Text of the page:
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16 thoughts on “Anchors: Nina Gordon

  1. Nina Gordon is a woman I will always admire. I have watched her grow and become who she is today. I remember her diagnosis day like it was just yesterday. I am that English teacher she talks about. That day was traumatic for us both. We knew nothing about HIV. She may not remember but we both cried that day. I am happy I could comfort her on that dark day. For me it was hard to let her leave my classroom because I did not know where she was going. It was hard for me to greet my next class as if all was well. I just wanted the school day to end so that I could find her. Nina became more than just a student who crossed my path. She is like a daughter. She can always call me and I will do my best to answer her call. She makes all of my years of teaching worthwhile because she is a success story. To God be all of the glory.

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    1. Jocelyn, you know I never even thought how that day would effect you. I was in such a death defying place. How selfish was I? Please forgive me. Never did it come to me that you had to go on with your life, to teach the next class after receiving my devastating news. You know how much you have meant to me since tenth grade😓Thank you for never giving up on me and especially for loving me when I thought no one would or could ever love me again. This the what a true hero is; my hero🙏 Love you forever and always.

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  2. NINA IS MY FIRST COUSIN AND I AM SO PROUD OF HER. NINA, YOU ARE THAT BEACON OF HOPE! I LOVE YOU! #MYCOUSINISDEFINITELYBETTERTHANYOURS

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  3. My name is Soniia L .. and I just wanna say I think what you are doing is an amazing thing .. Sharing your story and wanting to reach out to others thats going through this battle with HIV.. Someone very close to me passed away some years back with this disease And I sat back and watched her as she got sick only because she wasn’t taken her meds like she was suppose to due to her not being able to afford it .. Her Medicaid had gotten cut off .. And from there I think she just gave up .. And when I seen this it just touched my heart .. So with that being said .. Keep on reaching out and continue to be blessed…

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  4. Nina. I am so so proud of you for sharing your inspirational story with us all. You are an amazing woman of God. You didn’t let your flaws bring you down. You kept your head held high, overcame life’s self worth and conquered your adversaties. I’m just ecstatic with joy. You lead the path others will follo.. Hats off to you. Keep presssing forward. Greatness is already in your favor. I love you .You go lady. You are awesome. ❤❤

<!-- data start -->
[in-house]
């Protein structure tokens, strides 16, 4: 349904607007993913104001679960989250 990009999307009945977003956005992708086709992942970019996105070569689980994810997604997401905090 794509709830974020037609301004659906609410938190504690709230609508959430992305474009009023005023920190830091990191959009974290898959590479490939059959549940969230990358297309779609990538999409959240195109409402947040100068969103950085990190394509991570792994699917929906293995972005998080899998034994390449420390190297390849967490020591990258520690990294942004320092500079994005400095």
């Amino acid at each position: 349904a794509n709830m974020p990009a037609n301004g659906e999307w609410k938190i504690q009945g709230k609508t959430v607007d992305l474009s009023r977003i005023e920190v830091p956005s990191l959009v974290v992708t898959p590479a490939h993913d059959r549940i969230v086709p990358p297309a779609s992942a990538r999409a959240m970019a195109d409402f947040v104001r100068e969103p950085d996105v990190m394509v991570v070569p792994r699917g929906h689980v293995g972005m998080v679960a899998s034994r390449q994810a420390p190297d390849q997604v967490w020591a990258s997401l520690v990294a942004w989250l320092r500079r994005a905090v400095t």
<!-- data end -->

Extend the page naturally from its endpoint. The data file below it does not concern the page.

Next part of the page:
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  5. I don’t kno Nina personally, but I hv seen her on occasions…this is a very touching testimony…I pray that God will allow her testimony to touch the lives of others…

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  6. Nina Gods got you keep on doing what you are doing. You have a very powerful testimony and he will see that you get it out there for other people to hear. Keep on keeping on may the Lord continue to bless you.

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  7. Thank you for being brave enough to come forward. I pray your testimony will fall upon and bring conviction to those having unprotected sex. God bless you and your children.

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  8. Nina Nina Nina………..I love you so much. Who knew where life would take us after we left school and started careers, doing drugs or just barely surviving. My Dx came September 17, 1989 on my military discharge exam. I was 23 years old and I felt the same way you did.

    I’m so Proud of you. ………..you have no idea. ………I am so happy for you. ……

    I love you

    Tobbie Jackson-Jeffress

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  9. Hello Nice. I Just Want You To Know That You Are An Awesome Individual! There Are So Many People Suffering And Afraid To Talk To Anyone For Fear Of Being Rejected. May God Continue To Bless And Keep You Always! I Love You!

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  10. A Powerful, and Awesome Testimony!!! May God continue keeping you, and using you do work in the Kingdom, and help everyone going through, and to educate the ones that need to know. God Bless You!!!!!